Indicator 16 | Resolution of Written Complaints

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A woman sits at a table, writing.Updated, April 2013

One of IDEA’s jewels is the array of dispute resolution options it makes available to families, school systems, and stakeholders involved in educating children with disabilities. The law provides multiple mechanisms—mediation, due process complaints, due process hearings, resolution sessions, and State complaints.

Indicator 16, shown in bold below, deals with “signed written complaints.” Indicators 17, 18, and 19 address other methods of resolving disputes under IDEA (due process, resolution meetings, and mediation, respectively). The four indicators are often discussed together, since they are fall under the overarching goal of “timely dispute resolution.”

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Percent of signed written complaints with reports issued that were resolved within 60-day timeline or a timeline extended for exceptional circumstances with respect to a particular complaint, or because the parent (or individual or organization) and the public agency agree to extend the time to engage in mediation or other alternative means of dispute resolution, if available in the State. [20 U.S.C. 1416(a)(3)(B)]
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Resources to Support Data Gathering for Indicator 16

Guidance documents on Indicator 16.
http://therightidea.tadnet.org/assets/browse_by_folder?folder=151&folder_name=16%3A+Complaint+Timelines

Resources from CADRE.
State programs under Part B and Part C of IDEA are required to submit an Annual Performance Report (APR) on their State Performance Plan (SPP) progress. CADRE has assembled resources to assist states with the four dispute resolution indicators (Indicators 16, 17, 18, and 19) addressed in the SPP/APRs.
http://www.directionservice.org/cadre/sppresources.cfm

How are we doing?
What’s the current status on states’ timely resolution of disputes?  Find out in the synthesis below, from 2011. The status of Indicator 16 is discussed in combination with the next three indicators as well (17, 18, and 19), all of which deal with dispute resolution.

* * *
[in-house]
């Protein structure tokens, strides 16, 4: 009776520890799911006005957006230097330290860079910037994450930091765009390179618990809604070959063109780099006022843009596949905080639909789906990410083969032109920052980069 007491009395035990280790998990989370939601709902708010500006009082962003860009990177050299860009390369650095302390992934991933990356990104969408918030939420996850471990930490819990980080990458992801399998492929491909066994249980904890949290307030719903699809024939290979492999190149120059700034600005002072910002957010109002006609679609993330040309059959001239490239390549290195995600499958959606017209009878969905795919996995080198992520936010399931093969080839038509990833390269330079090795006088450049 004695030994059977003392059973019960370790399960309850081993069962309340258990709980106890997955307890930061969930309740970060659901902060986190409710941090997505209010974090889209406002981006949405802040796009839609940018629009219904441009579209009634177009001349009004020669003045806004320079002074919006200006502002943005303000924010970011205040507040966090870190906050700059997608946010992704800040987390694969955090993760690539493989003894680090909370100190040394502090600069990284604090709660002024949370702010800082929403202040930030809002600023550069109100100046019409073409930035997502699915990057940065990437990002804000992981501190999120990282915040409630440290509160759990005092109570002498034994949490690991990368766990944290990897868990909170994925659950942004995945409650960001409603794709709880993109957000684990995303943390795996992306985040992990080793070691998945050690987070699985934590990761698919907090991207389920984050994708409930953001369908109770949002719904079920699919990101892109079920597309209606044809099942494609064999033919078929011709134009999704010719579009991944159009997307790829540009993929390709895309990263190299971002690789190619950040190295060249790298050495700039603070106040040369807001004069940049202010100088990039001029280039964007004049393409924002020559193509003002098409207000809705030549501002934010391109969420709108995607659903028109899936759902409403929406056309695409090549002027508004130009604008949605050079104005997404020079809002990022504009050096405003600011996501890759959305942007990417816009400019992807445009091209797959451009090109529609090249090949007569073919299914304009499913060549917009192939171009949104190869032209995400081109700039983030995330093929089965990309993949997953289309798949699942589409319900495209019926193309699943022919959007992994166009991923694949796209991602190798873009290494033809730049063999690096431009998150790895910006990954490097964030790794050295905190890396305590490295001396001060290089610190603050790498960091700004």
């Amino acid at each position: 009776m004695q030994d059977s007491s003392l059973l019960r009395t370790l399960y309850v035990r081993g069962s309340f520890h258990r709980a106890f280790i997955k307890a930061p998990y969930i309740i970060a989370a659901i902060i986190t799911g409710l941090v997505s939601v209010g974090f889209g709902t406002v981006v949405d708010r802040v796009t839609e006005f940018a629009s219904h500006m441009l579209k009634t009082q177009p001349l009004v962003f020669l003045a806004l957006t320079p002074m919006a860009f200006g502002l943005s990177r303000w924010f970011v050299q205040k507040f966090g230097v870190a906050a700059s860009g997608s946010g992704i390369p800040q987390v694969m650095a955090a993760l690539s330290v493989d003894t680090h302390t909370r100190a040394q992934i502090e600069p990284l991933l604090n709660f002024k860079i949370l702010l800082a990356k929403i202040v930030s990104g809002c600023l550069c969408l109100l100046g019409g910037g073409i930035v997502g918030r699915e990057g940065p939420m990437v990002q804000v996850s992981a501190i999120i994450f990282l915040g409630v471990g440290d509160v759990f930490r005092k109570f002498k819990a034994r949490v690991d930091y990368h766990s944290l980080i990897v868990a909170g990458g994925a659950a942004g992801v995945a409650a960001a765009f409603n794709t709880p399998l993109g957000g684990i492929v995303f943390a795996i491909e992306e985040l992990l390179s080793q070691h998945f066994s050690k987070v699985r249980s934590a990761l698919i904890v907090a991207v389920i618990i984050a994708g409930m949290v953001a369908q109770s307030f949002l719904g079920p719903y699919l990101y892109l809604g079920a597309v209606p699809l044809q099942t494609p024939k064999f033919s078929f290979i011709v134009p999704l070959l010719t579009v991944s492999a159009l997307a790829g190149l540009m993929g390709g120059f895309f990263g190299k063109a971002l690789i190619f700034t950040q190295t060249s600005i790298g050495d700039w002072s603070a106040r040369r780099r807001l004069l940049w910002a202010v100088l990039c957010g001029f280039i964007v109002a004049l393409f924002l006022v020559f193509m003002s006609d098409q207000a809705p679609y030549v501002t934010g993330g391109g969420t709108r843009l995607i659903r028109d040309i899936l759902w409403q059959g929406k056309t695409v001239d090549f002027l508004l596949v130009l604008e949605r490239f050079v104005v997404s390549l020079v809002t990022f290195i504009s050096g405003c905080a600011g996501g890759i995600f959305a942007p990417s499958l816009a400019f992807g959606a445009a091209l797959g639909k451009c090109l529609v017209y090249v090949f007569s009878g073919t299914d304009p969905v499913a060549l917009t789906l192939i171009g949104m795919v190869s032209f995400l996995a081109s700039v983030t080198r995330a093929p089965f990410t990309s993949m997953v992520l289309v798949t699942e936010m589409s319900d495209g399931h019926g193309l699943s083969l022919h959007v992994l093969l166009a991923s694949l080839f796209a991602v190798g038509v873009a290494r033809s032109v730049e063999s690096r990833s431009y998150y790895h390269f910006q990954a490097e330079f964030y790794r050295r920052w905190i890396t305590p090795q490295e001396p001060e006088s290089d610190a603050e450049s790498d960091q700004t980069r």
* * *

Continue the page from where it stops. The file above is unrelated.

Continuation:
http://therightidea.tadnet.org/assets/1941

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Resources to Support Dispute Resolution

Understand each of the dispute resolution options under IDEA.
NICHCY devotes an entire section of its website to Dispute Resolution Options. There’s a quick overview, if you want to crash course or a fast refresher, and they are detailed explanations as well. Enter the section, at:
http://nichcy.org/schoolage/disputes/

Find the same information in Spanish.
http://nichcy.org/espanol/sobreidea/disputas/

Go to the experts at CADRE.
The Consortium for Appropriate Dispute Resolution in Special Education (CADRE) works to increase the nation’s capacity to effectively resolve special education disputes, reducing the use of expensive adversarial processes. CADRE works with state and local education and early intervention systems, parent centers, families and educators to improve programs and results for children with disabilities. Lots of resources are available in both English and Spanish.
www.directionservice.org/cadre

Call on your state’s PTI.
Each state has a parent training and information center—-the PTI. These centers can be very helpful to families needing information and guidance about disputes with school systems concerning the education of their child with a disability. Find your PTI by visiting NICHCY’s State Resource Sheet page. Select your state, put the drop-down menu to “Organizations for Parents,” and the resource sheet will automatically display. The PTI will be listed in the results.
http://nichcy.org/state-organization-search-by-state

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NOTICE: The National Dissemination Center for Children with Disabilities (NICHCY) is no longer in operation. Our funding from the U.S. Department of Education’s Office of Special Education Programs (OSEP) ended on September 30, 2013. Our website and all its free resources will remain available until September 30, 2014.